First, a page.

Tag Info

New answers tagged

2

Apache works fine even without setting up Virtual Hosts. Virtual Host(s) are needed only if you want to set up additional webservers on the same machine, and these can be either: Port-based Virtual Hosts (webservers running on a different port than 80) IP-based Virtual Hosts (webservers running on a different IP) Name-based Virtual Host (webserver ...


1

The answers from jasonwryan and gelraen both point to dead links for the source code. The net-tools project is now hosted at sourceforge per this announcement.


0

Assuming you can login to the host and see running processes, the simplest way is to use netstat netstat -lnp | grep <apache|httpd> Use apache for debian, httpd for cent/rhel. Barring that option, you can use nmap to discover the services provided you don't have an IDS/IPS that will shut down your connections at a given point. Or use browser ...


0

You could do that with a nmap and a script, e.g. http-get.nse* $ nmap -p* --open --script http-get.nse --script-args http-get.path=/,http-get.match="downloads" 192.168.13.2 Starting Nmap 6.40 ( http://nmap.org ) at 2015-05-13 23:09 CEST Nmap scan report for 192.168.13.2 Host is up (0.029s latency). Not shown: 4235 closed ports PORT STATE SERVICE 22/tcp ...


4

One specific script, no, but there is a way to get that information. Several ways, probably. I would start with netstat -tuln, which will tell you what ports have listening services associated with them. You can then look at things like fuser -n tcp <port num> to tell what PID(s) is/are listening to a given port, which can then tell you what daemon / ...


1

I understand the routing table is a "fall through" table Not really. The routing table is ordered from "most specific route" to "least specific route". Your default route is via br0, and is defined as the route of last resort because there is no netmask (i.e. genmask is 0.0.0.0). because the 1st entry is 0.0.0.0 all traffic will go through the tun1 ...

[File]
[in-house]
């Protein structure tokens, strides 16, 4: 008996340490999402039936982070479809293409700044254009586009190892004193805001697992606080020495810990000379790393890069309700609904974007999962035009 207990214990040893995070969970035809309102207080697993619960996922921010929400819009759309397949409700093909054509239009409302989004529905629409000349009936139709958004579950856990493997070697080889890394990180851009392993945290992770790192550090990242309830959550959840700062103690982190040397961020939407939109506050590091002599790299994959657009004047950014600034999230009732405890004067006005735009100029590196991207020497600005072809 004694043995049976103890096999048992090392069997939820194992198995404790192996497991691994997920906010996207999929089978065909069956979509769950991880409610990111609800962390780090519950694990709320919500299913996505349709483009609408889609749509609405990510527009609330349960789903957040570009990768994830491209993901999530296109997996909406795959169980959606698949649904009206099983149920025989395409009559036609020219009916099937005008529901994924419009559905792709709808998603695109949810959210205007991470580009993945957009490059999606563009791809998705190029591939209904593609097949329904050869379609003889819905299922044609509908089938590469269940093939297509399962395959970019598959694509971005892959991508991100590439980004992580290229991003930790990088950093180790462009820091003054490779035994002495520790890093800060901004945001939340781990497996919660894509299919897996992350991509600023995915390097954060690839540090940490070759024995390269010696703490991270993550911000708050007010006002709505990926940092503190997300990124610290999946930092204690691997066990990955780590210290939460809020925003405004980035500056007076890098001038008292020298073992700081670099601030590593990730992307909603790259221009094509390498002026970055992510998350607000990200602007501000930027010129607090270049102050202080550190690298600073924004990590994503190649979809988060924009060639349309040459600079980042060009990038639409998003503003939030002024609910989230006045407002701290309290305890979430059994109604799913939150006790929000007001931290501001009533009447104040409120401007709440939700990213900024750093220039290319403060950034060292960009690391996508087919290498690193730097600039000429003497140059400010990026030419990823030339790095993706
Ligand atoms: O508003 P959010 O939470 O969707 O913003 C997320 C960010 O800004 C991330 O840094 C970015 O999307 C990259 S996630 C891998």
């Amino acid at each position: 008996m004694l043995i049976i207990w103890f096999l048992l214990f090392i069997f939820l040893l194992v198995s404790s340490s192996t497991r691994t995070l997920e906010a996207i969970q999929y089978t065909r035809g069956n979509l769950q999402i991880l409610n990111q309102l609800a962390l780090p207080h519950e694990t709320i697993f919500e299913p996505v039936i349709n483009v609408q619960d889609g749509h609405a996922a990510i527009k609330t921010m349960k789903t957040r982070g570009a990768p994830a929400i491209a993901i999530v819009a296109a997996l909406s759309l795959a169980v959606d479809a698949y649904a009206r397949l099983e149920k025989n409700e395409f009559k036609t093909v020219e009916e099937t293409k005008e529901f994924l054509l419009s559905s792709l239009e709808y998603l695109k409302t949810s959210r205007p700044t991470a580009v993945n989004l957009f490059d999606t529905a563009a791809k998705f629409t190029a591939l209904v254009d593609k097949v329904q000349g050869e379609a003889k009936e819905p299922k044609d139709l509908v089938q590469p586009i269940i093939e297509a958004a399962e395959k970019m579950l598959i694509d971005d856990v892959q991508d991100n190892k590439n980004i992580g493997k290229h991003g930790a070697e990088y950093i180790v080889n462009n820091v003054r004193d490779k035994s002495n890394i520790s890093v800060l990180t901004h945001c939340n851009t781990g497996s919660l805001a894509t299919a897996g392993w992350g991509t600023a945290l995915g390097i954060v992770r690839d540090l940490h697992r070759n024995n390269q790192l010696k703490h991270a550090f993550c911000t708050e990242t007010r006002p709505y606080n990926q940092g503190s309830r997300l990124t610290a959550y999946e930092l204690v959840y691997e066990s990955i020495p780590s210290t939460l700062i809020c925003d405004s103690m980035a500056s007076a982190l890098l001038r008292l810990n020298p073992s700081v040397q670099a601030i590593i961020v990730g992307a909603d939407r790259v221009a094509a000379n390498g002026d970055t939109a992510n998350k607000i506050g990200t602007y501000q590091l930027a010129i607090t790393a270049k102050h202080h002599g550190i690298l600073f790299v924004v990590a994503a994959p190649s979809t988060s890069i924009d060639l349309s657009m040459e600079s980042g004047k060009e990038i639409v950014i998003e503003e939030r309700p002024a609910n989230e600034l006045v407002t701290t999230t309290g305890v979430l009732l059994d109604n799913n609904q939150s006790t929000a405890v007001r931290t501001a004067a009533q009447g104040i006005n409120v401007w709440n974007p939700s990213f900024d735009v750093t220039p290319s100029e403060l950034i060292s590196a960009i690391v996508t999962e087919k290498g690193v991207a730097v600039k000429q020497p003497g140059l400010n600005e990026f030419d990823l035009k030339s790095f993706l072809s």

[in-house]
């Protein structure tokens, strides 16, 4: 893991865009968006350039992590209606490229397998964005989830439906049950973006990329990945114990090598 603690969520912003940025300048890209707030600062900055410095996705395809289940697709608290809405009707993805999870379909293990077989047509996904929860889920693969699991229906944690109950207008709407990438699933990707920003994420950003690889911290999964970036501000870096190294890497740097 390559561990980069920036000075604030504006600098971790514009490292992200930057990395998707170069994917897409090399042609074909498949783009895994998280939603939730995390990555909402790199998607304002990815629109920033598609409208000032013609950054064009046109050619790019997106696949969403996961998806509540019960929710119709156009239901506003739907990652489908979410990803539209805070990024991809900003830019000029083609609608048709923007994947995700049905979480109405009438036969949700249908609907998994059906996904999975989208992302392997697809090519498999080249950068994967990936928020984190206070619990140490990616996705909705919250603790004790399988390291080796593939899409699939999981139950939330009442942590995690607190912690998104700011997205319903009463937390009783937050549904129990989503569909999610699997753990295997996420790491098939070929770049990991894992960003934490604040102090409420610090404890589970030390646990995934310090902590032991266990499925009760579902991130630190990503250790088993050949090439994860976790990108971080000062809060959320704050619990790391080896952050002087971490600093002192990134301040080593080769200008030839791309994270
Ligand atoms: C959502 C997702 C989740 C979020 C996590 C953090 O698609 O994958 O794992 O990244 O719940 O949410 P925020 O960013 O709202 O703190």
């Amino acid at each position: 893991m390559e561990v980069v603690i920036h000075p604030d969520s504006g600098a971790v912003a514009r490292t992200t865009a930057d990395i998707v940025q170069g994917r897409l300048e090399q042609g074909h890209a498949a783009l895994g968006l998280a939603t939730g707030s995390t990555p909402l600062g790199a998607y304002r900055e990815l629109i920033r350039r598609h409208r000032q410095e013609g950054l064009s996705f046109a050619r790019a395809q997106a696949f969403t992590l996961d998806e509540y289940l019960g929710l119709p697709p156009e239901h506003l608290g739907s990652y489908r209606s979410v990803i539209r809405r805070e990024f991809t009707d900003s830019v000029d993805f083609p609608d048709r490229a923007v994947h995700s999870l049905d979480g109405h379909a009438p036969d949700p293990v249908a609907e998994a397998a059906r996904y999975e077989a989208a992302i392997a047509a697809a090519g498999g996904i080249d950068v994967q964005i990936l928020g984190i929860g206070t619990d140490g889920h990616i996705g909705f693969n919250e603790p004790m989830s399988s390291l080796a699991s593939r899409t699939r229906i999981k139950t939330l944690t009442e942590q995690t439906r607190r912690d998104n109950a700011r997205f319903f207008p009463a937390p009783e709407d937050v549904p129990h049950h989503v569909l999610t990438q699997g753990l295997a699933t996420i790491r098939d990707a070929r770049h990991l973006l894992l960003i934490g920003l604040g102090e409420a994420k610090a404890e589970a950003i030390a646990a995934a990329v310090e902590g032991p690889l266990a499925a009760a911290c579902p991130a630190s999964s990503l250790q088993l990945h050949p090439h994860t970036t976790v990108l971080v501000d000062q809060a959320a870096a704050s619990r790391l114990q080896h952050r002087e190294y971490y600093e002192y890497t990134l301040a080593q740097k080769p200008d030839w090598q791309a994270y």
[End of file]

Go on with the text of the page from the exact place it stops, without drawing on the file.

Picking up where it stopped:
0

I think you can use route command instead of iptables: route 111.112.113.114 gw 10.182.1.5 Or you can also push the route from openvpn server's side.


0

It seems those ports are Chromium's attempt at discovering local web servers announced through the Zeroconf protocol, specifically the Multicast DNS protocol. Basically, it means that if a web server on the local network exist, Chromium will notice it and pop out a notification. This has been known to trigger warnings in Windows so it is disabled there by ...


1

As far as your browser is concerned, it's connected to 74.125.141.104. A DNAT doesn't change that fact. If you DNAT port 80 coming from the internet to port 80 on an internal webserver at e.g. 10.201.87.80, would you expect netstat on the remote system to show 10.201.87.80 as the remote IP or your external IP? PS: 10.201.87.64:599449 is impossible, port ...


0

Actually, it's slightly more interesting Basically, even if you completely disable IPv6, some sockets will get identified as "TCP6/UDP6" due to curious kernel reasons. I noticed it after I ran netstat on an android phone that was connected to a 3G network without an inking of IPv6 support (disabled in APN settings and explicitly not supported by carrier) ...


2

If there is no traffic initiated by the first host, the connection will happily stay in "ESTABLISHED" state forever until either the local process closes the connection or the remote host closes the connection. Now imagine there is a network interruption between the hosts; no packets from the remote host can reach the first host. During this outage the ...


0

First, the etime field indicates when the process is started. This does not necessarily means that a connection is bound to it for that time. Next, maybe that some network address translation is being used? If so, please grep for the portnumber on the remote host: netstat -natup|grep 40740 to see what that returns.



Top 50 recent answers are included